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Bergamot Mint

Bergamot mint or mentha citrata is an erect and well branched out herb having slender and ovate or elliptical shaped leaves with small thick terminal spikes. This aromatic plant is also known by the names such as marsh mint, vilayati-pudina and lemon mint. The plant is native to southern and central Europe and also the eastern North America. Around 50 to 60 tonnes of oil is produced by India annually. Bergamot is a perennial plant which is characterized as being of hybrid nature. Lemon, Lime and Orange Bergamot are some varieties of the bergamot family. The oils of the bergamot, derived form the nearly ripened fruit of the plant, are used in soaps, perfumes and other toiletry items. Linalool and linalyl acetate are two of the useful components of the flowers of the bergamot herb.

Bergamots adapts easily to various environments. It grows to heights of over 3 feet and generally has scarlet colored flowers. The rounded leaves are small and have purplish edges, being tinged with purple and bronze shades. The small, tubular and multi colored flowers are densely coagulated in the upper axils of the plant. Bee balm is also known as bergamot herb. It has thin and smooth leaves and purple flowers. With its mesmerizing citrus scent, it is used to make potpourri and also used in drinks.

The bergamot plant is a perennial herb with white, mauve and pink flowers but the bright scarlet variety is the most popular. The sun, type of soils and other factors greatly affect the plant growth. The methods of root divisions are the best way for growing these plants, but it can also be grown with the cutting method. The roots which are moving away from the bergamot plant are extracted and the small plants can be transplanted anywhere. The bergamot is a thick and short shrub which reaches height of upto one meter. The bergamot thrives in moist and well drained soils and can survive well in areas with shade. Even in the temperate climates, the bergamot mints can flourish and provides higher amounts of oils. High fertility levels are required for the soils to thrive and additionally, it needs plenty of manure,

mulch and compost, mixed with lots of straw. It can face problems such as mildews and rust attacks on the leaves.

The leaves and flowers of the bergamot are used for various purposes. It is used to make the Chartreuse Liqueur. The sweet and strong citrus flavor makes it quite ideal for flavoring teas, desserts or iced beverages. It is used to flavor lamb and fish dishes. The brightly colored bergamot flowers are a source of great attraction to the bees, butterflies and other insects and make a great addition to any orchid or vegetable garden. The leaves are harvested for drying just before or after the flowering of the plant. Loaded with Vitamins A and C, the leaves of the bergamot herb are used for preparing salads, garnishes and other sweet based dishes. The petals of the bergamot are also used for decorating salads and are edible. The orange mint, also called bergamot mint, can be used to make jellies, vinegars and mint sauces.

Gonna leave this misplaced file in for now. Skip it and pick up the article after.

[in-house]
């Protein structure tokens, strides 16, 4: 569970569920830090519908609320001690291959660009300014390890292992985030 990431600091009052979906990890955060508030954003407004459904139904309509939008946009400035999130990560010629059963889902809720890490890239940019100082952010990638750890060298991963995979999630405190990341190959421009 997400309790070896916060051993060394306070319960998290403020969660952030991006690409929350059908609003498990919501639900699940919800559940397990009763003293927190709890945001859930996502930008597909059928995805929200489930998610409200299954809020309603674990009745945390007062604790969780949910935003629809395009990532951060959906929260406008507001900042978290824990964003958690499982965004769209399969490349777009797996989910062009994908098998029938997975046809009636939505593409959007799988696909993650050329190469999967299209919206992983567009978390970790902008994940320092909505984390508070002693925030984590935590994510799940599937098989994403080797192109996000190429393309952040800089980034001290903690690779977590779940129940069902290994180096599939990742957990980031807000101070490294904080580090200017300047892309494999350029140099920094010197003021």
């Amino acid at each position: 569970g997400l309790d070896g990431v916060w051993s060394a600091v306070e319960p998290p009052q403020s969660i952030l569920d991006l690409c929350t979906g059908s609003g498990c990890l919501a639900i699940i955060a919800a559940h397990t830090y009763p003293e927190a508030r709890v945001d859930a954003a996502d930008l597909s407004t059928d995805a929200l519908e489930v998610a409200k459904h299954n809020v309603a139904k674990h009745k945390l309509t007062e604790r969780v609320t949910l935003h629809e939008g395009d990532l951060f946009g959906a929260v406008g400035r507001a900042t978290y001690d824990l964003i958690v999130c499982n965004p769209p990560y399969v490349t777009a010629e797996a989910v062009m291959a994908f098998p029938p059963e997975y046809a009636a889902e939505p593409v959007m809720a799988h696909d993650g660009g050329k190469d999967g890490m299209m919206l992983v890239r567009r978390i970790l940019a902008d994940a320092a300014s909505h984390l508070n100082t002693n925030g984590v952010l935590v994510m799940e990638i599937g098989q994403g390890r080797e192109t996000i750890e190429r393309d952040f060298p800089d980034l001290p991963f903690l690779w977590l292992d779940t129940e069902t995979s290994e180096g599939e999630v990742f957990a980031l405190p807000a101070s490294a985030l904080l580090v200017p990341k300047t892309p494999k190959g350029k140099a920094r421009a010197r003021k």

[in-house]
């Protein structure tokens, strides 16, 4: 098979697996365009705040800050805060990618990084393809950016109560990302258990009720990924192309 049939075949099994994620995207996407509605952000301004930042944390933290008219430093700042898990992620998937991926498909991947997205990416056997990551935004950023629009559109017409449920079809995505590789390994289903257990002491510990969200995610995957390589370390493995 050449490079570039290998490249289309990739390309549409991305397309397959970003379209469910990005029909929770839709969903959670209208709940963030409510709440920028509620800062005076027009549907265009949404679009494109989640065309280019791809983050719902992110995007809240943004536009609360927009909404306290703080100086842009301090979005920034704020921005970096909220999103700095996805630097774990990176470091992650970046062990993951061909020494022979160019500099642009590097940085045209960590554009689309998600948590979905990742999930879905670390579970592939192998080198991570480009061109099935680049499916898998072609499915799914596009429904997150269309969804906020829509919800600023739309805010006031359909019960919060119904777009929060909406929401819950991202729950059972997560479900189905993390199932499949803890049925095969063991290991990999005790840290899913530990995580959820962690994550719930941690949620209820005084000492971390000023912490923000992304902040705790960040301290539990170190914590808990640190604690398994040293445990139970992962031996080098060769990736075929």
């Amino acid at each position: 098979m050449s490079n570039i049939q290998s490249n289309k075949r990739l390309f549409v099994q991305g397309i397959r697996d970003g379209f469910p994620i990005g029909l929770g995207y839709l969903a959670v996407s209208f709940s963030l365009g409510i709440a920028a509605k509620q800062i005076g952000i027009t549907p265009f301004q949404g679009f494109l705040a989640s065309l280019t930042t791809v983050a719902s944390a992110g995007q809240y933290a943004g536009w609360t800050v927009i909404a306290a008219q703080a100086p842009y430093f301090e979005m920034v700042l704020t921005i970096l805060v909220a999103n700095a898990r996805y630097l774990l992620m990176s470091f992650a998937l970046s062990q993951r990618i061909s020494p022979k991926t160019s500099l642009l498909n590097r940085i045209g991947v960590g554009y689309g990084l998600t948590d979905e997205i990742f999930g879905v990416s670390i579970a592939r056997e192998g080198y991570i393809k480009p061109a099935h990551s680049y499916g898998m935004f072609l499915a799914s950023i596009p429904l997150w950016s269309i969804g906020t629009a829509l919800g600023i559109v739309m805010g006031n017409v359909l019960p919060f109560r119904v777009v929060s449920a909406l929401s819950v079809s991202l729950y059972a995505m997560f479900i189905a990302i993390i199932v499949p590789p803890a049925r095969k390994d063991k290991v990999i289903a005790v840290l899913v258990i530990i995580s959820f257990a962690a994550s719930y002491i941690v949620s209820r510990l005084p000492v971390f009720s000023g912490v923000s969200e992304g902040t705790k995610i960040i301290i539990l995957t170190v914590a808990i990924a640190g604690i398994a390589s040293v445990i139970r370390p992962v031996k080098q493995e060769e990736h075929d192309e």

Bergamot mint is used in perfumery items and is loved by perfumers around the world. The oil also has high cosmetic value attached to it. The distinct lavender and floral scent of the bergamot makes it a highly valuable scent for soaps, perfumes, colognes. bath teas and masks. It is also used for exfoliation purposes to make the skin clearer and beautiful. The leaves and the petals, either in dried and fresh form, are added to hot water and then used as scented bathing water. Bergamot mint functions as a good strewing herb

The bergamot mint has a savory and fruity aroma. It has several medicinal properties and is known to fight colds, chest and throat infections. It can improve digestion and also be used to treat stomach related problems. It is an aromatic stimulant and can be highly useful in treating various types of skin infections. The American Indians used the bergamot mint to make herbal teas. This herb has high levels of thymol, which has well known antiseptic properties. Bergamot oil is used to flavor the Earl Grey tea and it is derived from the bergamot orange and also to a lesser extent from the bergamot mint.


Bergamot Oil
The scent of the oil is described as citrus, fruity, balanced and warm. The essential oil of the bergamot is used to counter anxiety, nervous tension, and other stress related disorders and is highly recommended by aromatherapy. It can reduce fatigue and strengthen the immune system. The oil is utilized by perfumers for the soothing and aromatic scent it emits. It is useful for treating infections of the urinary tract and respiratory system. It can also be used to treat skin problems such as acne, eczema and psoriasis. The oil is used to treat herpes, varicose veins, wounds, seborrhea and shingles. The properties of the bergamot are well known and it functions as an analgesic, anti-depressant, antiseptic, anti-spasmodic, carminative, deodorant, sedative, cicatrisant, digestive and as

an insecticide. This oil works great in combination with citrus oils, geranium, rose, florals and ylang ylang. The use of the oil, though, presents risks of photosensitivity for the skin.
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